The redecorated and refurnished TV-room was pretty well finished, we had moved in the furniture, placed everything on the shelves and hung lamps and pictures. Then suddenly, less than an hour after I hung up the brand new white curtains, the furnace exploded. We had just sat down with a coffee to enjoy the sight of our new room, when there was an ear-deafening bang. Black smoke and soot belched out of the furnace and filled up the entire house. Hubby ran as fast as he could to close the tap to the oil tank, and we just had time to call the fire brigade before we fled the building that was fast filling up with smoke.
The fire brigade arrived quickly together with the police, but fortunately the fire had not spread. The furnace room has a steel door, which contained the flames, and when the oil supply had been turned off it burned out by itself. Judging by the sound of the blast, we imagined a ruin inside the furnace room, but the furnace was basically all right, the air vent was bent and a few other parts were blown off, but nothing that couldn’t be fixed.
The furnace looked surprisingly good after the explosion. Thankfully, the steel door managed to contain the flames.
All is not well however in the rest of the house. The warmth from the furnace is distributed around the house via ducts, and the explosion had pushed huge amounts of soot through these ducts, which settled over everything. After the initial chaos was over and we could walk around the house again, we quickly realized that everything was covered with a fine layer of greasy, pitch-black soot. Furniture and curtains, walls and ceilings, books and pictures - all are sooty.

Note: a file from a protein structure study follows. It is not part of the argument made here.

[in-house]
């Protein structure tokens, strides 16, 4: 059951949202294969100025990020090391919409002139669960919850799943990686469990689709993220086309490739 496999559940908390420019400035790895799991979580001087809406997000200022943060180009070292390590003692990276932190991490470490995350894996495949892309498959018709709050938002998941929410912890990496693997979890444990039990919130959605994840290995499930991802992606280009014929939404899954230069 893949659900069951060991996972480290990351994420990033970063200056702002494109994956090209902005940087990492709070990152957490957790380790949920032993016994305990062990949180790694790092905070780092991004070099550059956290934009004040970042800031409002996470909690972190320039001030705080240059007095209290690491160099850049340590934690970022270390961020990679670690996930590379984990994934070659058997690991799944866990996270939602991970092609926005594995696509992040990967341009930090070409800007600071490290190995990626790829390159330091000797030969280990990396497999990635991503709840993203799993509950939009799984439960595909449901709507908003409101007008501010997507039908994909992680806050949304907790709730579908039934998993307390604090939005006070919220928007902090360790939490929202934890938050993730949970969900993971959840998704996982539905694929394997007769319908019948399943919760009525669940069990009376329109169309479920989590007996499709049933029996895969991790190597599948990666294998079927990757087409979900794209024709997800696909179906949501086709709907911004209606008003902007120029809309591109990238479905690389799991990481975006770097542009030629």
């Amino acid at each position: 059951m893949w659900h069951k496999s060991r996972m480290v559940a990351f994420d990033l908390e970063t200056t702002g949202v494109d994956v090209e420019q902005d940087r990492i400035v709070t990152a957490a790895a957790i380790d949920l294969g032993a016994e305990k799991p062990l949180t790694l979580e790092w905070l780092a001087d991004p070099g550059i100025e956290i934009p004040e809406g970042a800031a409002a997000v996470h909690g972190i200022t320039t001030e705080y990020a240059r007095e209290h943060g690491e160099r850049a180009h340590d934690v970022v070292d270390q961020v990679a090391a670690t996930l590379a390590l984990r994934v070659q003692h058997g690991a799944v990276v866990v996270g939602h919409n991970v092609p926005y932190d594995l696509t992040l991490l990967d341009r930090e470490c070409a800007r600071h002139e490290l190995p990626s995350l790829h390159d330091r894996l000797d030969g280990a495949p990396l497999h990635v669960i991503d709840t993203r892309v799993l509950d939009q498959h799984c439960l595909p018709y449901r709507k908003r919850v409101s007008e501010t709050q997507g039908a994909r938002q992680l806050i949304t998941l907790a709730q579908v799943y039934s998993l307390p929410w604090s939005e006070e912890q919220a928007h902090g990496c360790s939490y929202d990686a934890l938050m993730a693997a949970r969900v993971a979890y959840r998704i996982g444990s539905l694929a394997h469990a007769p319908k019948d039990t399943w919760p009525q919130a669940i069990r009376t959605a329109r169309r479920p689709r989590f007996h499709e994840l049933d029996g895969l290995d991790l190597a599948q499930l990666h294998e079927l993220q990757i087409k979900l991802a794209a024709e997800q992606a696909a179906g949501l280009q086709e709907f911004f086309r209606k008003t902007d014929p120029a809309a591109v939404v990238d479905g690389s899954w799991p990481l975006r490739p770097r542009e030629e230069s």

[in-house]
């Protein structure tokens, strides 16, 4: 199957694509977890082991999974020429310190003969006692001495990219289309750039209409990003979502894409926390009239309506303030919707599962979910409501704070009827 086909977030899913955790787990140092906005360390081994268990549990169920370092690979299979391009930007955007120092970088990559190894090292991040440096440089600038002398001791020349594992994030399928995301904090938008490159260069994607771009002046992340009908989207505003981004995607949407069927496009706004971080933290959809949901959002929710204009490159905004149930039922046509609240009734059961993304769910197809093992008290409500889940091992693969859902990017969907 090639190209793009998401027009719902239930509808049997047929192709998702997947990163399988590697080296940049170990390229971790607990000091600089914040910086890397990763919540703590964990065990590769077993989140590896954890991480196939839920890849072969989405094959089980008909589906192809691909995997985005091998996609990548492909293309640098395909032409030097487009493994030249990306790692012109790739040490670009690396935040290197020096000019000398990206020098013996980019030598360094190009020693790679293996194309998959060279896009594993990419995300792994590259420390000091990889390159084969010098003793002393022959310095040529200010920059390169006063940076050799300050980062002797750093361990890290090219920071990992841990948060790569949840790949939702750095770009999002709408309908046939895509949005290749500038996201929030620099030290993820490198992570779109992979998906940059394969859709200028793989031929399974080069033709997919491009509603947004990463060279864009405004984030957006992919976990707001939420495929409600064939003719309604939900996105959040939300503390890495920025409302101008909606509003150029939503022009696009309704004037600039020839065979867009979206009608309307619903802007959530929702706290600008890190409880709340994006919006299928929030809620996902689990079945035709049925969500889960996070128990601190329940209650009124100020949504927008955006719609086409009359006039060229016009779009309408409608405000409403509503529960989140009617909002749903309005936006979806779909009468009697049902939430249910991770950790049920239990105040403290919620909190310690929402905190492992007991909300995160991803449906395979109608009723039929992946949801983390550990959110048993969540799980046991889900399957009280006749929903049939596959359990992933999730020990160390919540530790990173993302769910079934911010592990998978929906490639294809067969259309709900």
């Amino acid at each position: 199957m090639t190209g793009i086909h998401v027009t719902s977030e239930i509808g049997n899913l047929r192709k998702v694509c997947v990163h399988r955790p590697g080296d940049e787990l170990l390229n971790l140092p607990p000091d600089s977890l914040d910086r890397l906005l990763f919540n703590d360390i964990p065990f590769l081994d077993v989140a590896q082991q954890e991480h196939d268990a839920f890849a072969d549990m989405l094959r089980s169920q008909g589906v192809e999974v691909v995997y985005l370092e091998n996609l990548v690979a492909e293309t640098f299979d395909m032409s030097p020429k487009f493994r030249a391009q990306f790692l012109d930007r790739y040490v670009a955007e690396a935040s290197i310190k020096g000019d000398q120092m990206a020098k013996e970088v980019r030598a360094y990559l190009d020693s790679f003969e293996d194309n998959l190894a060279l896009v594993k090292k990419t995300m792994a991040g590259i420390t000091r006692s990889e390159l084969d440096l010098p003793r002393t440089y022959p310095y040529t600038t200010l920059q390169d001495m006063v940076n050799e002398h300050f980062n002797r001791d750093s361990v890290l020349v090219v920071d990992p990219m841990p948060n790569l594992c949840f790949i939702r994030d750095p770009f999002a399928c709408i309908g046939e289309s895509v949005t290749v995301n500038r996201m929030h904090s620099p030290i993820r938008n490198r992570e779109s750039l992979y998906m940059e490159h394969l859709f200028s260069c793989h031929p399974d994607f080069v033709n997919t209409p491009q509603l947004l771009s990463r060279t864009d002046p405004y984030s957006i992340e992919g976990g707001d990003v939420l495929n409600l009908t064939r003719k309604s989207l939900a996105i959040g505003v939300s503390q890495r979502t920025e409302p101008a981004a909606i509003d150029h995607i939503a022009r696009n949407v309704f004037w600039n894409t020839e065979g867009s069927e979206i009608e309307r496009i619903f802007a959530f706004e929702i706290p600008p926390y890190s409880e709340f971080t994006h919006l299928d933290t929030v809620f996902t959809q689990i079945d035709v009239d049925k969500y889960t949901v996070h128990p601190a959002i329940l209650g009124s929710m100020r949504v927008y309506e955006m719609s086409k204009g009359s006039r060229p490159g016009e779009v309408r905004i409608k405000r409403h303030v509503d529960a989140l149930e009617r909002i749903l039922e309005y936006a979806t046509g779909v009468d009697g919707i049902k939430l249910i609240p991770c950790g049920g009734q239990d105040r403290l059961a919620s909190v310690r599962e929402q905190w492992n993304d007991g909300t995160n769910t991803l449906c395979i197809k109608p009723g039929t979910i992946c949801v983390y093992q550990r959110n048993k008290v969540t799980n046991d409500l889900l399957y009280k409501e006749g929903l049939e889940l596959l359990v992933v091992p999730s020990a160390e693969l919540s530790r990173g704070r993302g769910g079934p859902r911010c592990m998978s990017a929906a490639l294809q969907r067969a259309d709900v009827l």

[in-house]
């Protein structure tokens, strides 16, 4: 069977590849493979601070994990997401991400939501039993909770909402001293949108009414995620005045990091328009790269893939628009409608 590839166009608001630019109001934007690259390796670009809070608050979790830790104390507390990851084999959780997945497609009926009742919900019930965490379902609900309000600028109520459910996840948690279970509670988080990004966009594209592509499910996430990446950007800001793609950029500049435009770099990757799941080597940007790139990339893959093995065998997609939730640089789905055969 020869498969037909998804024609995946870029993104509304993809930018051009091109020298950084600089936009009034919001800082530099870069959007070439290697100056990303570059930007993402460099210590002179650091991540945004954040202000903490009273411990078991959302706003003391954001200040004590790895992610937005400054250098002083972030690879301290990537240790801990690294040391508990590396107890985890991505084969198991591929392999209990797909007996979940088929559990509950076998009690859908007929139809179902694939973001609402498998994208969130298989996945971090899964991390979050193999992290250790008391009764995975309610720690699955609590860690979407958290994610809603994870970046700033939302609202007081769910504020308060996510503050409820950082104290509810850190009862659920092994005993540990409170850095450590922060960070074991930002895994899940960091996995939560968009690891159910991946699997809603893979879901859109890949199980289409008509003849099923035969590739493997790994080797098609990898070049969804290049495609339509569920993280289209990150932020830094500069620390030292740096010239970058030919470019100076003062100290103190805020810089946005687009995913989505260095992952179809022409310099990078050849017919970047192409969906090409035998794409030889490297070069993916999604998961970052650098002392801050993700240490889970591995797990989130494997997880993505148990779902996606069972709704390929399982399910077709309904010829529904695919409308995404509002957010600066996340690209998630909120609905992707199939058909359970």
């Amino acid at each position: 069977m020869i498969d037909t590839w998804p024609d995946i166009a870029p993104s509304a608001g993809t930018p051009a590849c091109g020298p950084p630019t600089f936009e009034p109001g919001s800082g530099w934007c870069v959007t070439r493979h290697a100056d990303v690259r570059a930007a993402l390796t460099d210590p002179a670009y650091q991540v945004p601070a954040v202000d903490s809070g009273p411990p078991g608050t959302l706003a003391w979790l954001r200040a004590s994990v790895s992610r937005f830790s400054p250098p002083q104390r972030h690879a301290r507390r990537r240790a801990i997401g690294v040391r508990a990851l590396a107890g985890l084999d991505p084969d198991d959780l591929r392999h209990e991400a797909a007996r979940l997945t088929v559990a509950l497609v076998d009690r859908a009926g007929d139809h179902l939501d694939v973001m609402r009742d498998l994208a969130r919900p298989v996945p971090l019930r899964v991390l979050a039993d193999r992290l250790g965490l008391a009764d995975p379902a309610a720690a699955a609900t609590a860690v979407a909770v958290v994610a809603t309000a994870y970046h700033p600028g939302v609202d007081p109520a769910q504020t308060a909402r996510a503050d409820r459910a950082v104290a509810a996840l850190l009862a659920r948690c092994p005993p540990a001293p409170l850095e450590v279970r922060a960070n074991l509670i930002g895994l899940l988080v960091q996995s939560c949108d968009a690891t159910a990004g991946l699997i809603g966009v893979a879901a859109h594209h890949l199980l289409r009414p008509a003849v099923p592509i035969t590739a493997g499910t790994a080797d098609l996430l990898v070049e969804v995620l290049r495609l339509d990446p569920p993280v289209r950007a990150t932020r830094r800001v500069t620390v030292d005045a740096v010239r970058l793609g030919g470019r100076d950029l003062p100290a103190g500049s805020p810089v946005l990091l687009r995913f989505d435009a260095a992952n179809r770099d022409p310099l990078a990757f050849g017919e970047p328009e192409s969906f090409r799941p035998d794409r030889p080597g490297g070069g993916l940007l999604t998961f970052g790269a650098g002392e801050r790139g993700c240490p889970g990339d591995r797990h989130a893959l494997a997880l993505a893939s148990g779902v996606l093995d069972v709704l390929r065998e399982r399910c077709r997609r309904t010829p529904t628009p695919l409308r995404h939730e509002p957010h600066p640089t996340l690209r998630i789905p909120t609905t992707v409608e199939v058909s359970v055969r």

This is the state of our window sills - and of everything else too.
Obviously, the TV room was worst affected. The nice new carpet is a sorry sight after the police officers and firemen have trodden the soot into it with their big boots.
Another thing is the smell - the stink of smoke and oil. Two huge extractor fans have been humming away since yesterday, it is starting to become liveable here, but it is not possible to sit down anywhere without getting dirty. The greasy soot sticks to clothes and skin and is difficult to wash away. It seems that rubbing it only smears it around, so we have a serious cleaning job this here.
The insurance assessor has visited us and believes that it should be possible to wash and clean almost everything. Fortunately there seems to be very few items that can’t be saved. Our problem is that we have the building and contents insured with two different companies. This means of course that we would have to pay an excess to both insurers, and it would cost us almost ten thousand kroner (1000 £) to have the house cleaned (in addition to the repair of the furnace of course). This is so expensive that we are considering cleaning the house ourselves. Spring cleaning will be coming early for us this year.
The surfaces may not look too bad, but at the slightest touch your hand becomes all sooty. It is simply terrible.
Fortunately, the doors to the bedroom and bathroom were closed when this happened, so there are at least two rooms that are not so critically affected. The kitchen also got less soot than the rest of the house. There is obviously a bit here as well, but it does not seem to have penetrated the cupboards and drawers. So it is habitable here and at least we do not have to move out while the washing is taking place.
All surfaces are covered in the awful greasy soot.
Of course we are glad that it did not go worse than it did, but I must admit that I think the whole thing is tragic. There have been many times during this past day that we have looked at each other and asked - "Why now, and not three weeks ago, before we started to redecorate?” It would not have been so bad then when we were going to clean everything anyway, but no, it had to happen less than an hour after we had finished refurnishing.
I guess all we can do is to roll up our sleeves and start again, but right now there is no joy to be had from the work.